The election last weekend of the highly controversial Kristina Karamo as Michigan's new Republican chair was the latest sign that state party organizations in general are in decline and alternative vehicles for supporting candidates are on the rise.
Karamo, who has yet to concede her loss in the race for secretary of state last year, captured the GOP helm at the state party convention.
In defeating 2022 attorney general nominee Matt DePerno with 57% of the roughly 2,500 delegates, former community college professor Karamo overcame a candidate with the endorsement of Donald Trump.
But the former president promptly congratulated her, hailing her on Truth Social as a "fearless Election Denier." Along with never conceding her own 14-point defeat at the hands of Democrat Secretary of State Jocelyn Benson, the new Michigan chair has long claimed that there was fraud in the counting of absentee ballots in Michigan during the 2020 presidential election, Karamo is a self-styled "anti-vaxxer," and has denounced evolution and public education.
Republican sources in Michigan predicted with certainty to Newsmax that there would soon be a "drying up" of funding for the state party organization — already in debt and operating with a drastically-reduced staff from under outgoing Chair Ron Weiser.
The monied Michigan Republicans are now expected to set up a separate super PAC dubbed a "victory committee" or "friends committee" to back its candidates.
"This will squeeze the incoming administration as an overwhelming majority of operating funds comes from major donors," according to Saul Anuzis, a former state party chair and GOP National Committeeman from the Water Wonderland.
Anuzis pointed out: "There have already been conversations of the need to set up alternative political vehicles to assist in the upcoming elections. They can use a friendly county party, a C-4 [an amorphous conduit for political contributions that can endorse candidates and may not have to disclose its donors] or super PAC.
"The governor's race and U.S. Senate race in Georgia were good examples as to how these campaigns built alternative political machines outside the state party structure."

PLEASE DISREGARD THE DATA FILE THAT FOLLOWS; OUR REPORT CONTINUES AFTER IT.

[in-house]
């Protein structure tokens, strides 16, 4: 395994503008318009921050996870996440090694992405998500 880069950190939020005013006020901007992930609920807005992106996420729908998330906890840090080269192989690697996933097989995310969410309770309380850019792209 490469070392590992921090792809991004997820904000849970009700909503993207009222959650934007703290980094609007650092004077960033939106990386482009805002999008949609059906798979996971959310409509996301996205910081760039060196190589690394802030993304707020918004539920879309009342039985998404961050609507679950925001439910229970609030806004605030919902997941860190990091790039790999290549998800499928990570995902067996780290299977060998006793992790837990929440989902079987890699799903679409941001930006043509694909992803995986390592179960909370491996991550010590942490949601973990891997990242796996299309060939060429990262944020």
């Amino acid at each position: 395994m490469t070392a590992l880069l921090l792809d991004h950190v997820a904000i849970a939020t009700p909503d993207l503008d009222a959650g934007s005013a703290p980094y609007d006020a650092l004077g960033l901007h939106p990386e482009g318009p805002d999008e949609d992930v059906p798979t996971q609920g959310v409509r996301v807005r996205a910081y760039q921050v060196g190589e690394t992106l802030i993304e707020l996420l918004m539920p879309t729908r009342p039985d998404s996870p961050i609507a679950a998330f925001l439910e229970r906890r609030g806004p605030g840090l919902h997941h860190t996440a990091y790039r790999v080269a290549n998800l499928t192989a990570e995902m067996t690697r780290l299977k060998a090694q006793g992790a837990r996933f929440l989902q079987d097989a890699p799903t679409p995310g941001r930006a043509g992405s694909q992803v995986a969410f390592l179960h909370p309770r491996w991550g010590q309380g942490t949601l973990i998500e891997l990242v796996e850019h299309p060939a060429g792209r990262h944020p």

Such a pattern is not uncommon and is becoming easier because of the Citizens United decision by the Supreme Court in 2010. Citizens United made it easier for money to be sent in unlimited amounts to candidates through separate entities. Such entities are not bound by limits in election law and permitted to accept and deploy unlimited funds.
"Whether it is a C-4 or super PAC or whatever, the transparency has turned to darkness," said former California GOP Chair Ron Nehring. "There are no annual audits and none of the regulatory rules on parties and candidates applies to them."
Even before the Citizens United case, the McCain-Feingold Act enacted by Congress and signed into law by President George W. Bush in 2002 enhanced regulation on party organizations and thus opened the door to outside groups upon which it had no effect.
"McCain-Feingold made things tougher for state party committees because it imposed many new federal rules and restrictions on them if they are helping out federal candidates in their states," Hans von Spakovsky, election law authority and senior legal fellow at The Heritage Foundation, told Newsmax, "This includes limits on what are called coordinated party expenditures.
"Independent political action committees however, have no such limitations."
As legislation and court decisions have severely weakened state party organizations, the money and the clout have begun to be shifted to outside organizations. For different reasons in different states — including the election of party chairmen who are anathema to big contributors — it appears as though this major change in the parties will continue.
John Gizzi is chief political columnist and White House correspondent for Newsmax. For more of his reports, Go Here Now.
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